Photo Flow no more??

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fhovie

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I live in a desert. All dust is created somewhere near here and my negatives attract it like a dog to a fire plug! So I have done the normal things: air purifier, humidifier etc and it is still a huge project to keep four glass surfaces and two negative surfaces perfectly clean. A friend of mine owns and runs a local minilab and there is this stuff he puts in the stabalizer called

Banstatic Plus.

It is sort of a photoflow with anti static built in. I tried it and it works great. It almost seems to leave a shiny hard coating on my negs that repel dust. OK - so it has to be bad right?? The ingredients listed are isopropanol, water and a "Cationic Anti-Static agent" So - is this too good to be true? Has anyone heard that it is bad for B&W negs? It seems to get a pass from all the minilab operators but I really don't think they care that much about archivability. I like how it works. Frank
 

Donald Miller

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The ingredients that you list are all evaporative (water and alcohol) with the possible exception of the "cationic anti-static" material. The cationic designation refers to the atomic electrical potential of the material and is one choice of materials that are classified anionic, cationic, and non-ionic. It may be fully proprietary or it may be obtained by the manufacturer of the product in question on the open source market. I wonder what would happen if you wrote to the manufacturer and told them that you required MSDS documentation? As I understand the OHSA regulations that exist, they would be required to provide this to you. I am afraid without the knowledge of the actual chemical composition that I could not make a determination of the possible non-archival status of this product.
 

Donald Miller

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Hmmm.
I certainly can't determine the basis of the product other then the water and alcohol. However if I had serious questions, I would contact the manufacturer.
 

Eric Rose

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The detergent Tide was developed as an anti static chemical during I think WWII. It was only found to be good as a detergent when some guy accidently got a bunch of water into a jug of the stuff.

I'll bet if you used a couple of drops of liquid Tide in a tank of water you would have something just as effective. And a lot cheaper to boot.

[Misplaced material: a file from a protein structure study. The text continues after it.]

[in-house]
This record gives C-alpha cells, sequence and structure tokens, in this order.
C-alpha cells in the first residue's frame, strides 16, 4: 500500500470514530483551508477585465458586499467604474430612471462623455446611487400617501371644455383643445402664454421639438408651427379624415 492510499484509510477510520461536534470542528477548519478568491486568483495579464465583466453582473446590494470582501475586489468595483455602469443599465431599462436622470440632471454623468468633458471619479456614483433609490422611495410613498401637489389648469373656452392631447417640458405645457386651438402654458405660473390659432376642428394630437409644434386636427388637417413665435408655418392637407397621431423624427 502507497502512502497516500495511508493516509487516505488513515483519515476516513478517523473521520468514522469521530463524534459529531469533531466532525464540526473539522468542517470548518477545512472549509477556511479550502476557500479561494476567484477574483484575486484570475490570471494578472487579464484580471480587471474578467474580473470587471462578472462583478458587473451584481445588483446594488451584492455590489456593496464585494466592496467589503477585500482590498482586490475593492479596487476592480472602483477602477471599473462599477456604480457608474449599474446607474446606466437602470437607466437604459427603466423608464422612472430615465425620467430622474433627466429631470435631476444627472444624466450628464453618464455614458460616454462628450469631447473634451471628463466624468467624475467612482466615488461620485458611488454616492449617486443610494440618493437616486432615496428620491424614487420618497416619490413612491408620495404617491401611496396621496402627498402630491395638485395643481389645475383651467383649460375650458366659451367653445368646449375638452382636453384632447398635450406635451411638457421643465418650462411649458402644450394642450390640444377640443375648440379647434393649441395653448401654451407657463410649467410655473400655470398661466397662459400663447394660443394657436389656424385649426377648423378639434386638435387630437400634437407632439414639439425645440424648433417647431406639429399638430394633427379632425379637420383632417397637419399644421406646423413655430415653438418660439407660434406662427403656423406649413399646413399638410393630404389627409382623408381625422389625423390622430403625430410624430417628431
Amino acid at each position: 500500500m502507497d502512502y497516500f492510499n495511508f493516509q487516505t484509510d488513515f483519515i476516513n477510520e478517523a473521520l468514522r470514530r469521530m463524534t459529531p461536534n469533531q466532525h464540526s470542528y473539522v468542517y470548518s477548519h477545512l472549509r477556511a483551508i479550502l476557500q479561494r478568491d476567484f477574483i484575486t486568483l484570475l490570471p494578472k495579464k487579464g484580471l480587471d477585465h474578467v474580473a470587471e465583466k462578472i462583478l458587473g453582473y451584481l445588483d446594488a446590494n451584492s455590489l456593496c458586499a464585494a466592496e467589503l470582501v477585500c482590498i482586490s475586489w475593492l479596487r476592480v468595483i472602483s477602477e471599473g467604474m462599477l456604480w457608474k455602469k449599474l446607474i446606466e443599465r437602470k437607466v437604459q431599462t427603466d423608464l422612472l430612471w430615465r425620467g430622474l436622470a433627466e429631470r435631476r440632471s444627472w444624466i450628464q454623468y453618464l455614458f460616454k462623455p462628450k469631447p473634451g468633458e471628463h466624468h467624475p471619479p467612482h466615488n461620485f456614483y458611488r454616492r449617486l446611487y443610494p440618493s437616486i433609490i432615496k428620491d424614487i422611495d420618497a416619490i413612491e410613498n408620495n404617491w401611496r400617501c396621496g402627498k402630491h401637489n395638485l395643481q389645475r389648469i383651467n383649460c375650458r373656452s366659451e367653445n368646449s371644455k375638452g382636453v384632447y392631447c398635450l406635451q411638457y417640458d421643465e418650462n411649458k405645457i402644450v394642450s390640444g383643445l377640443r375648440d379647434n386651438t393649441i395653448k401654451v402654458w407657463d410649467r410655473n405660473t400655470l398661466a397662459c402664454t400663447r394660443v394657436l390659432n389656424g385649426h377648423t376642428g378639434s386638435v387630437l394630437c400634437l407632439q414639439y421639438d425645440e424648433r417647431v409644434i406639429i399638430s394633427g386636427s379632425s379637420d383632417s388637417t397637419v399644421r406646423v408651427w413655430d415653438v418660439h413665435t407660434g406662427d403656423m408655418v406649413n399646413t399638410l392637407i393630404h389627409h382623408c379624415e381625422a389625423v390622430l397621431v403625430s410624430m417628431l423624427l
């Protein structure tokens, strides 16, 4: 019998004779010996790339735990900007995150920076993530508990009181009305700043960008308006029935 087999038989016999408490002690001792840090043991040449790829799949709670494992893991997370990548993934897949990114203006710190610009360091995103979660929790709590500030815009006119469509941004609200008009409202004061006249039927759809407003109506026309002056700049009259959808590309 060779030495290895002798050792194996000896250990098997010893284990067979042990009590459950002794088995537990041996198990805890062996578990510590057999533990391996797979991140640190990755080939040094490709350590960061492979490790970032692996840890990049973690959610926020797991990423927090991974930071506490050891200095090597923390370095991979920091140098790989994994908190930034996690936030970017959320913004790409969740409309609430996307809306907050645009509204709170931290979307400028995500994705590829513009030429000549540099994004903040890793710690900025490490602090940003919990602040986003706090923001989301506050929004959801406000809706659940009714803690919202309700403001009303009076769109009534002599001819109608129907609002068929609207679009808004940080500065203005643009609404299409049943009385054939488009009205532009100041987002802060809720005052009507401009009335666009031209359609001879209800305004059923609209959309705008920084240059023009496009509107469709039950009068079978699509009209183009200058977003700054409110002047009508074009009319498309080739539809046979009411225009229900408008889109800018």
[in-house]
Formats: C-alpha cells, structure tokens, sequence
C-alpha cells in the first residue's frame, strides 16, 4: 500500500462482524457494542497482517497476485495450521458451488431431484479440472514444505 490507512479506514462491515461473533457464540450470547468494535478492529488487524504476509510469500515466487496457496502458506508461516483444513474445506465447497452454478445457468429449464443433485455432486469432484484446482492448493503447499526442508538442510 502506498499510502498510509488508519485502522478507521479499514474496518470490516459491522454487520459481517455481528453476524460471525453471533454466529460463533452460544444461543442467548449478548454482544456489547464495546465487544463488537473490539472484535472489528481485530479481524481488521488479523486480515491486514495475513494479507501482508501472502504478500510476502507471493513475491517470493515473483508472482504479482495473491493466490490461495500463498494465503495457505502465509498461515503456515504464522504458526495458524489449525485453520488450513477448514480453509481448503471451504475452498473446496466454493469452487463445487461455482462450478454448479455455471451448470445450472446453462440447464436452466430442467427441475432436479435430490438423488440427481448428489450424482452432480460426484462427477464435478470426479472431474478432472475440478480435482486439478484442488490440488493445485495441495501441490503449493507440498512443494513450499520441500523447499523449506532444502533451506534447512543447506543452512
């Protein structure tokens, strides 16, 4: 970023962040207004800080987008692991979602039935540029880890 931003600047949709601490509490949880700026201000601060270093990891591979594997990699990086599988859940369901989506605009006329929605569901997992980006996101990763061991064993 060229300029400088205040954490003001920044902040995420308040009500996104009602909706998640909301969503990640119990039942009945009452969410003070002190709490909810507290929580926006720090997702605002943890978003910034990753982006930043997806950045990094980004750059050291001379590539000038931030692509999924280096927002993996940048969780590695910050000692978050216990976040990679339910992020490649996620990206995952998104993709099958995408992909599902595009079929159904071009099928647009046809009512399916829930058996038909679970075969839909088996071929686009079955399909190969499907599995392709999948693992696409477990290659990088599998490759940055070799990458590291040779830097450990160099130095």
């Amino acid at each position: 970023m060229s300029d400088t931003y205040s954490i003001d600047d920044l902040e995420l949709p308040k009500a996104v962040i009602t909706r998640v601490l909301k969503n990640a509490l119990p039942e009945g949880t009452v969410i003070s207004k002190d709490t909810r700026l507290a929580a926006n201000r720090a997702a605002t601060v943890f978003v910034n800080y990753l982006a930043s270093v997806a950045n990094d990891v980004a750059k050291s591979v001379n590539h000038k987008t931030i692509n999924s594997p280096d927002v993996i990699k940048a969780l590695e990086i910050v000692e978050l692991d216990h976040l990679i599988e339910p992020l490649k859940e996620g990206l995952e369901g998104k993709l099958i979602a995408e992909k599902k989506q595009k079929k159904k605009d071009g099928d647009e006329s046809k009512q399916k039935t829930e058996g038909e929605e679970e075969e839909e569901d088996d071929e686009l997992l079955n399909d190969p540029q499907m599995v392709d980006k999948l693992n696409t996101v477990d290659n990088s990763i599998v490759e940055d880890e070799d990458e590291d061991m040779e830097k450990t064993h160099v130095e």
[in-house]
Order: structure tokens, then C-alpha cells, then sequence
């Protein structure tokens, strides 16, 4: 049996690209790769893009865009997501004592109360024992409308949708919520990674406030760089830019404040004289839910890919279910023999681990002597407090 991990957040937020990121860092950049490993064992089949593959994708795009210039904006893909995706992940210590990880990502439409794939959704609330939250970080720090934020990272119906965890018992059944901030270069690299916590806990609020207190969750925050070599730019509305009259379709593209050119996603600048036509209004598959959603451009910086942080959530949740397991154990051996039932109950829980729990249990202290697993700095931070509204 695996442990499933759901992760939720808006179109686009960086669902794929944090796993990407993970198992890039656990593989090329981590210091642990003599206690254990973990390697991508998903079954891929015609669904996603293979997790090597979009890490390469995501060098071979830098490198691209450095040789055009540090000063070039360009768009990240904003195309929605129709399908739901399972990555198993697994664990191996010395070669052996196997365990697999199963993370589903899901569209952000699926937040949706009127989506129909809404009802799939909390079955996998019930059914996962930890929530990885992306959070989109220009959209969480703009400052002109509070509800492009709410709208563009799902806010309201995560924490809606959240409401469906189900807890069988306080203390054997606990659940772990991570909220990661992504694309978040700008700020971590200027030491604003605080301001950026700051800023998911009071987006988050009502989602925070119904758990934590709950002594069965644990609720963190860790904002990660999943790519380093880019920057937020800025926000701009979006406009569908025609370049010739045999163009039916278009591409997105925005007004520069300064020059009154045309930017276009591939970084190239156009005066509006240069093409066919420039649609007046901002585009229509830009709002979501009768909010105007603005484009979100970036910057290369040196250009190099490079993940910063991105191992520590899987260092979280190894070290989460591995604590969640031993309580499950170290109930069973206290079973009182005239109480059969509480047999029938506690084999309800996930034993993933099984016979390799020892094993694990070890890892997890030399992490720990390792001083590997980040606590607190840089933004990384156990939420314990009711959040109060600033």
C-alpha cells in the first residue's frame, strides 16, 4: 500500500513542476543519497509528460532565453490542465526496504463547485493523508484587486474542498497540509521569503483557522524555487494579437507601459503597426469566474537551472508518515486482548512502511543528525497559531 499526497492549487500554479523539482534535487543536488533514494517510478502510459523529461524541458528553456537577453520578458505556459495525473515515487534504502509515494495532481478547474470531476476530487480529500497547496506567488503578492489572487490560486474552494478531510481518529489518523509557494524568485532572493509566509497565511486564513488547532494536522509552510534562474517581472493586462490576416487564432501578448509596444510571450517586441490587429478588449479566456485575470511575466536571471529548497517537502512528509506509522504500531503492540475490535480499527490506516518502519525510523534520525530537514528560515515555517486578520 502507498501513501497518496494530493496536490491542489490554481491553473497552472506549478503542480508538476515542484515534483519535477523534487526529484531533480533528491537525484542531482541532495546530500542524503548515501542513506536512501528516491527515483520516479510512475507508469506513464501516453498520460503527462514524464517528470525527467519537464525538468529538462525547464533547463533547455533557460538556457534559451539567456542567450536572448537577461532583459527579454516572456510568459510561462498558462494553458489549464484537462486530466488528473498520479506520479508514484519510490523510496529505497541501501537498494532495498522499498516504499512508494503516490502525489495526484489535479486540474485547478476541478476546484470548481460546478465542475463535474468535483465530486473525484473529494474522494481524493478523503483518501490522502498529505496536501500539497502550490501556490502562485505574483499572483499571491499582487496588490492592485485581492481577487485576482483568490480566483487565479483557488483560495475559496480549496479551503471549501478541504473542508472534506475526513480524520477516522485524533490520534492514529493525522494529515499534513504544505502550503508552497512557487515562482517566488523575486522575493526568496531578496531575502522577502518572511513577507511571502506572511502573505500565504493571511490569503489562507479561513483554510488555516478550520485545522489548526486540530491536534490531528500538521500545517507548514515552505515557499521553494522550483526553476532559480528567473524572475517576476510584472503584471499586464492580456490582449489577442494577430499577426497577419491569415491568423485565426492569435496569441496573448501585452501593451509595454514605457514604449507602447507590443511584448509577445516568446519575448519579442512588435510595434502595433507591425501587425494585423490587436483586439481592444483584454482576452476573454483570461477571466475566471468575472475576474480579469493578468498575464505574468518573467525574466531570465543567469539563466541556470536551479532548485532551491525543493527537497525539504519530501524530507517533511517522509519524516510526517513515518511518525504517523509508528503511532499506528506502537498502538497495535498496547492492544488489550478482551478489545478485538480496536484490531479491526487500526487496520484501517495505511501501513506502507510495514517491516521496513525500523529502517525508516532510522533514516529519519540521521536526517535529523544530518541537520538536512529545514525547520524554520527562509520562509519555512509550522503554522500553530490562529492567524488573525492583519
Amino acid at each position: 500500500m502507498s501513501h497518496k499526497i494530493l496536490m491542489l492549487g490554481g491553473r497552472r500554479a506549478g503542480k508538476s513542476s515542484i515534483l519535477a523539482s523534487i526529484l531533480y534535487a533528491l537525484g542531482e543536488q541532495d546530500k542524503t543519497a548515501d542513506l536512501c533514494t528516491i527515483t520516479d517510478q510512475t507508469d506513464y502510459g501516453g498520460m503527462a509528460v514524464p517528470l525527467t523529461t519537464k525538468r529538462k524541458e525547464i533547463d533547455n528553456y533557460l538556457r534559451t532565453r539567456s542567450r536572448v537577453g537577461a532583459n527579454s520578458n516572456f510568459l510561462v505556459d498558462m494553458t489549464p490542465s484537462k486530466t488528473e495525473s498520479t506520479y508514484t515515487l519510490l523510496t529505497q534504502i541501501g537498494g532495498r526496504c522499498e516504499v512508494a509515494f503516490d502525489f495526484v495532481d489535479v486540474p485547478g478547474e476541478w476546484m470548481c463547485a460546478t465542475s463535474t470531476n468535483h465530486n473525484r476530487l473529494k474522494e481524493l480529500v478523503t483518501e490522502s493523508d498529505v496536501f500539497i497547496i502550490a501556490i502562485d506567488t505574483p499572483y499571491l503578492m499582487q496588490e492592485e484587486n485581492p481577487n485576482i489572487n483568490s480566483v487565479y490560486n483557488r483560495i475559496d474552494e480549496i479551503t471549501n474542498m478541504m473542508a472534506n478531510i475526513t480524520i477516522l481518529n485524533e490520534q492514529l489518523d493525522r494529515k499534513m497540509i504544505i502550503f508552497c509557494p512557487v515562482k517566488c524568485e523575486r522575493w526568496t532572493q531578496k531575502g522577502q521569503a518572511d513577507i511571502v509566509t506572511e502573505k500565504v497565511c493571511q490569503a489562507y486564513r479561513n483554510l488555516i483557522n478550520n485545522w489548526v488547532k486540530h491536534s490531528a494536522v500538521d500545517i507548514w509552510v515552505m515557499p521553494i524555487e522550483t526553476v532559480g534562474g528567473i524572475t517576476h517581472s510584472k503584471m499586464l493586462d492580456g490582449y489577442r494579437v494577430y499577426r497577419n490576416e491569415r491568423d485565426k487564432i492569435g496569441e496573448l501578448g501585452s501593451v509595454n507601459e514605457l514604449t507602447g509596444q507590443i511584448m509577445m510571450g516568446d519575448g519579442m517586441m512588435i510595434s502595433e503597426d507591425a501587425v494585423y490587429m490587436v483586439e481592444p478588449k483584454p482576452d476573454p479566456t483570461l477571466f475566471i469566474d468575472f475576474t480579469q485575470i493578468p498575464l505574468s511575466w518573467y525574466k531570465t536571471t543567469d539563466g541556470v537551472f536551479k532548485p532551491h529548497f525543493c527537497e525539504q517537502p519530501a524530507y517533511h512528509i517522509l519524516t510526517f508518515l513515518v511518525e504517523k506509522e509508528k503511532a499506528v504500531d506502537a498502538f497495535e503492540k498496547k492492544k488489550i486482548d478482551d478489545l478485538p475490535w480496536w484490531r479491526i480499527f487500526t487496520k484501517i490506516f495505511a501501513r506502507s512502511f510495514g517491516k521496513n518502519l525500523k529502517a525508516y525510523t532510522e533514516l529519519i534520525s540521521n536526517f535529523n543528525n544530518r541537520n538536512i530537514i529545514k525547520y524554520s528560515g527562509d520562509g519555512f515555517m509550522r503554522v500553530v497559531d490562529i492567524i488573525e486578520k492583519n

Jorge

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Frank as usual the MSDS does not tell you much about propietary components. This is typical of the manufacturers who are by law required to put out an MSDS but find ways to be as uninformative as they can. The way to go about it is to call the company and tell them you want the chemical name for disposal purposes.
I used to work for a haz waste disposal company and was in charge of listing the components for disposal. They will give some run around and try to brow beat you into accepting their descrption. All you have to tell them is you will refer them to the EPA for refusing to help you dispose of the material porperly and you will be suprised how fastthey tell you the name.

Also tell them you dont want the concetration, that your intention is not to duplicate the formula but to complay with local environmental laws.

A cationic antistatic agent could be anything, for all we kow is soften water...lol...
 
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fhovie

fhovie

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Well, like photoflow - this stuff is a drop or two in the wash tank. It is certainly already on any C41 negs I have. Fuji says their process (it is part of their minilab regiment) is good for 80 years ???? yeh, right. It does leave a nice shine on the negs and resists spots much better than photoflow so .... I'll check myself in the dark from time to time and let you know if I glow. I think minilab operators drink this stuff with orange juice. Thanks for all the insight! - Frank
 
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